Sin City: A Dame to Kill For: Cinema Siren says gloriously graphic, too bad they killed plot in the process.

Eva Green’s breasts should have their own screen credit in Sin City: A Dame to Kill For, the new hyper-stylized comic book-based flick co-helmed by director Robert Rodriguez and writer Frank Miller.  They present themselves more often than a large percentage of the co-stars.   Not that those attracted to this film will mind, but the title should have been Sin City: A Bounty of Breasts and Buckets of Blood.  In terms of violence and killing, there isn’t so much a head count, as a headless count.


Though likely to be most appreciated by fans of graphic novels, especially those drawn with Frank Miller’s unmistakable style, there are several successful and entertaining qualities for the curious and uninitiated.  The film is, as was the first Sin City, almost exclusively in black and white, with touches of color to punctuate the proceedings.  For example, blood, brightly colored eyes, and the glare of lights are all highlighted at various points.  The editing and special effects are all designed to bring a comic book into the world of film, morphing the two, and this movie absolutely achieves that aim.  It is a fascinating experience for someone who finds comic books visually distracting, but loves the idea of graphic design in storytelling.  As to dialogue, although those up on their hard boiled writers like Raymond Chandler, Mickey Spillane, and James Crumley will find the dialogue derivative, imitation is the best form of flattery here, and some of the lines are, indeed, to die for.  It’s just one zinger, however dark and  desperate, after another.


The actors clearly know how to fit into this graphic noir world, and are a great reason to see this quasi-sequel.  Eva Green is as hot as the barrel of a spent and smoking 45, and just as dangerous…  Or as hot as the Paris metro in August at rush hour and with just as many riders. You get the idea.  She’s hot. So are several other co-starring dames.  Jessica Alba is just as compelling as Eva Green even remaining comparatively clothed.  She also manages to wring out some audience sympathy with her ‘hot mess and high ball’ style of grief, and the confounding morality that keeps getting in the way of her revenge.  Rosario Dawson finds a way to make a character with a rather undefined backstory and inexplicable loyalties interesting, tasks at which she has succeeded in other films, and she proves she is worthy of Hollywood’s attentions once again here.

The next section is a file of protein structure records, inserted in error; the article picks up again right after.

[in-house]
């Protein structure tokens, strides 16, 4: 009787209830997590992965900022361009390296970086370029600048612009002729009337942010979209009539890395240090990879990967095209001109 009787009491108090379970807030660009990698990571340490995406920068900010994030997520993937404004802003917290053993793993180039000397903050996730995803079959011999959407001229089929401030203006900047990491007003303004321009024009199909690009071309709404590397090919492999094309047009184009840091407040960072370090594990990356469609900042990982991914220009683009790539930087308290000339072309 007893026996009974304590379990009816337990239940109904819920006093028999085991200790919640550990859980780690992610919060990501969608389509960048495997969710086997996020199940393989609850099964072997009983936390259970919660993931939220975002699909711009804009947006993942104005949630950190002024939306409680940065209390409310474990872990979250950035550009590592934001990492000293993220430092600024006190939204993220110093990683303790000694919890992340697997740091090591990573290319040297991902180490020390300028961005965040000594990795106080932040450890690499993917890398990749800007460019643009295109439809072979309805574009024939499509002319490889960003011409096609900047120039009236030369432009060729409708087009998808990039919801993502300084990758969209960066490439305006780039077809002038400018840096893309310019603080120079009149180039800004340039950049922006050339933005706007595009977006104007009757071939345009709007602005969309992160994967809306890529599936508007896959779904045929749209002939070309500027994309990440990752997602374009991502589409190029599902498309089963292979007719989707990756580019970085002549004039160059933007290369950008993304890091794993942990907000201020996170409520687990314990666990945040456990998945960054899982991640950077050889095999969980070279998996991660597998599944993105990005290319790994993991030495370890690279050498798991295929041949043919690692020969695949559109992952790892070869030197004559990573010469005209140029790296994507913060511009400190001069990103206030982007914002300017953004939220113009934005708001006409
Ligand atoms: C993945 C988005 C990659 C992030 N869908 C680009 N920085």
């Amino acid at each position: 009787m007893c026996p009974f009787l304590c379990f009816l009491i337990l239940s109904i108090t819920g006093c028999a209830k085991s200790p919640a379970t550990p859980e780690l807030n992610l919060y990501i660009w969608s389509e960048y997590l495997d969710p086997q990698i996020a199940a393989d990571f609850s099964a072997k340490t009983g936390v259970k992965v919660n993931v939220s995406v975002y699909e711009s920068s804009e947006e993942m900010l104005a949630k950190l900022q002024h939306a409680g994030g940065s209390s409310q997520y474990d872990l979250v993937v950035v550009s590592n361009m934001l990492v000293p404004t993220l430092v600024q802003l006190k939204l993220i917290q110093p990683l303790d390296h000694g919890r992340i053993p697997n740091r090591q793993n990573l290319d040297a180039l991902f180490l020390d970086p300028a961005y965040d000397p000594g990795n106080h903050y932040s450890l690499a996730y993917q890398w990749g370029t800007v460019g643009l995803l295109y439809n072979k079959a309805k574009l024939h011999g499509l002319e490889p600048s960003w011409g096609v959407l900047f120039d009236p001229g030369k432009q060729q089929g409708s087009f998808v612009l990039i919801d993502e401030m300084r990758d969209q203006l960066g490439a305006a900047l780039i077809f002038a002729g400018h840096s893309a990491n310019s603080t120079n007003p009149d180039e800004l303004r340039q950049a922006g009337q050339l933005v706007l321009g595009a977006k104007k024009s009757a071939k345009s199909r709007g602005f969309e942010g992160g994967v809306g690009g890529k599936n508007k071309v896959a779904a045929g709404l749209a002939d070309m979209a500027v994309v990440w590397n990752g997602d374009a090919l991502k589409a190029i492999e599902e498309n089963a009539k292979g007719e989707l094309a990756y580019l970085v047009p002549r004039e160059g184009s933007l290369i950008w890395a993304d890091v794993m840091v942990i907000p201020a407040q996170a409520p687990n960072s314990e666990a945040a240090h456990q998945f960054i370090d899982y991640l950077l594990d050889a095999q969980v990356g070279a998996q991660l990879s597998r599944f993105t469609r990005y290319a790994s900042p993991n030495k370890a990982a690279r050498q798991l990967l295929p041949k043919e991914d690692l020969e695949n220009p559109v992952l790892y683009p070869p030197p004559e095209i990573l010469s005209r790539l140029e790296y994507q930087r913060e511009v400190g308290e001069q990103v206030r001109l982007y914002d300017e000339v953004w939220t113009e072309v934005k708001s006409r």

The men of Sin City: ADTKF are all a tough breed, with scars on the inside, outside, or both, and mostly they seem to care little if they make it through any night alive.  Mickey Rourke, Josh Brolan,Powers Boothe and even Joseph Gordon-Levett spray enough  testosterone to spike a full year’s batch of Axe body spray.
Stars of both gender play up the film noir as if they know its history, and those who present themselves all cloaked in mystery and stay that way still seem to make use of back stories, possibly of their own invention.  Sadly the audience is never exposed to most of them.


As to plot, It’s largely a mishmash of revenge fantasies, served up by what seem to be a tragically hopeless lot but showing up in a variety of characters chewing on the grizzle of betrayal, and spewing it out in the form of colossally bad choices.  The audience can’t root for their survival, only the success of their plans.  It is in the plot where the weakness of the film reveals itself.  There is no true cohesion to bring all the stories together, in the way, say, Pulp Fiction finds a way to do.  It’s all just, as Pink Floyd would say, “lost souls swimming in a fish bowl”.

The stylistic visuals and multiplex-screen-sized characterizations do stay with you. In thinking back on watching it, it is hard to recall what was live action, what was effects, and what was animation.  It plays in the brain like a comic book, and that can’t be an easy mash-up to create in someone’s memory.  That’s quite unusual. 

I cannot stress enough this is a violent film.  There aren’t arms being pulled off a la Japanese ultraviolence like Takashi Miike’s Ichi the Killer, but there is an errant eyeball or two being scooped from their owners’ heads, and even in black and white, it’s a bit hard on the stomach.  The suggestion Cinema Siren gives here is if you’re looking for something extremely graphic, in every way, this might be for you.  A great cast blowing through 2 hours brandishing guns, bows, whips, and really bad attitudes might make it worth checking this salty slice of celluloid out. But remember, despite it being in black and white, the violence might turn your stomach more than a repeat trip on the teacup ride at a cheap one night carnival.

Don’t buy popcorn.

3 out of 5 stars